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Caching or No Caching in Dense HetNets

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  • Mohammad G. Khoshkholgh
  • Keivan Navaie
  • Leung
  • Kang G. Shin
  • Halim Yanikomeroglu
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Abstract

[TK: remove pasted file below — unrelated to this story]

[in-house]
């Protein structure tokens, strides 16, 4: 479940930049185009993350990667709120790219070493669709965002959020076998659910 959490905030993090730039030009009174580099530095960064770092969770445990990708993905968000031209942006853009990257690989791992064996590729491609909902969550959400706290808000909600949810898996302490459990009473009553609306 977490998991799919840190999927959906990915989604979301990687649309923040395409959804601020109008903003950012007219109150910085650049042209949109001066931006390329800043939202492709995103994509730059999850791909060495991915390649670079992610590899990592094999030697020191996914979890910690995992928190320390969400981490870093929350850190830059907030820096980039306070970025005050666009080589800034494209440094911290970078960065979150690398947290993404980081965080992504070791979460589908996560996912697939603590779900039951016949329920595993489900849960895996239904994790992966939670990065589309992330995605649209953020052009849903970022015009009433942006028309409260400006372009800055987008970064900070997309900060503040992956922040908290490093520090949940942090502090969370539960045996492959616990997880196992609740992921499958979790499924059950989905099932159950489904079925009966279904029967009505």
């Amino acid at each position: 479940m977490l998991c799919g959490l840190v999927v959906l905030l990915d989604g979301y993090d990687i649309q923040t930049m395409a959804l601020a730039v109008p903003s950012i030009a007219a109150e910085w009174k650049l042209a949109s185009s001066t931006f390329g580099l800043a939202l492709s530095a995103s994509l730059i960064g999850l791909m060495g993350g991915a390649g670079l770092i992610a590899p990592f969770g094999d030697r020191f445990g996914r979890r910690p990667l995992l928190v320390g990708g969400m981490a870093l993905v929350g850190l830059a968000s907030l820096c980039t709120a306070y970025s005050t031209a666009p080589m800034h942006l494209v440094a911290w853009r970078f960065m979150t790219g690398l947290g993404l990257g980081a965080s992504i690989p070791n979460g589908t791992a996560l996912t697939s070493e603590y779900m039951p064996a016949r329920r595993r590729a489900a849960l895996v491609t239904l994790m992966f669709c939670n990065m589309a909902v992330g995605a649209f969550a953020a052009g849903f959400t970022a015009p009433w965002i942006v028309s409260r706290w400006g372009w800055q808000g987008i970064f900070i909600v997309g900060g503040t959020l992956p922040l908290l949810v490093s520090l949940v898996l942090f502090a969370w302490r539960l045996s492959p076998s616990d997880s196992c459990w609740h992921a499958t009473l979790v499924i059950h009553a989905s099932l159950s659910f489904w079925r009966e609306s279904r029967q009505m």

Caching the content closer to the user equipments (UEs) in heterogenous cellular networks (HetNets) improves user-perceived Quality-of-Service (QoS) while lowering the operators backhaul usage/costs. Nevertheless, under the current networking strategy that promotes aggressive densification, it is unclear whether cache-enabled HetNets preserve the claimed cost-effectiveness and the potential benefits. This is due to 1) the collective cost of caching which may inevitably exceed the expensive cost of backhaul in a dense HetNet, and 2) the excessive interference which affects the signal reception irrespective of content placement. We analyze these significant, yet overlooked, issues, showing that while densification reduces backhaul load and increases spectral efficiency in cache-enabled dense networks, it simultaneously reduces cache-hit probability and increases the network cost. We then introduce a caching efficiency metric, area spectral efficiency per unit spent cost, and find it enough to cache only about 3% of the content library size in the cache of small-cell base stations. We further show that range expansion, known to be of substantial value in wireless networks, is almost impotent to curb the caching inefficiency. Surprisingly, unlike the conventional wisdom recommending traffic offloading from macro cells to small cells, in cache-enabled HetNets, it is more beneficial to exclude offloading altogether or to do the opposite.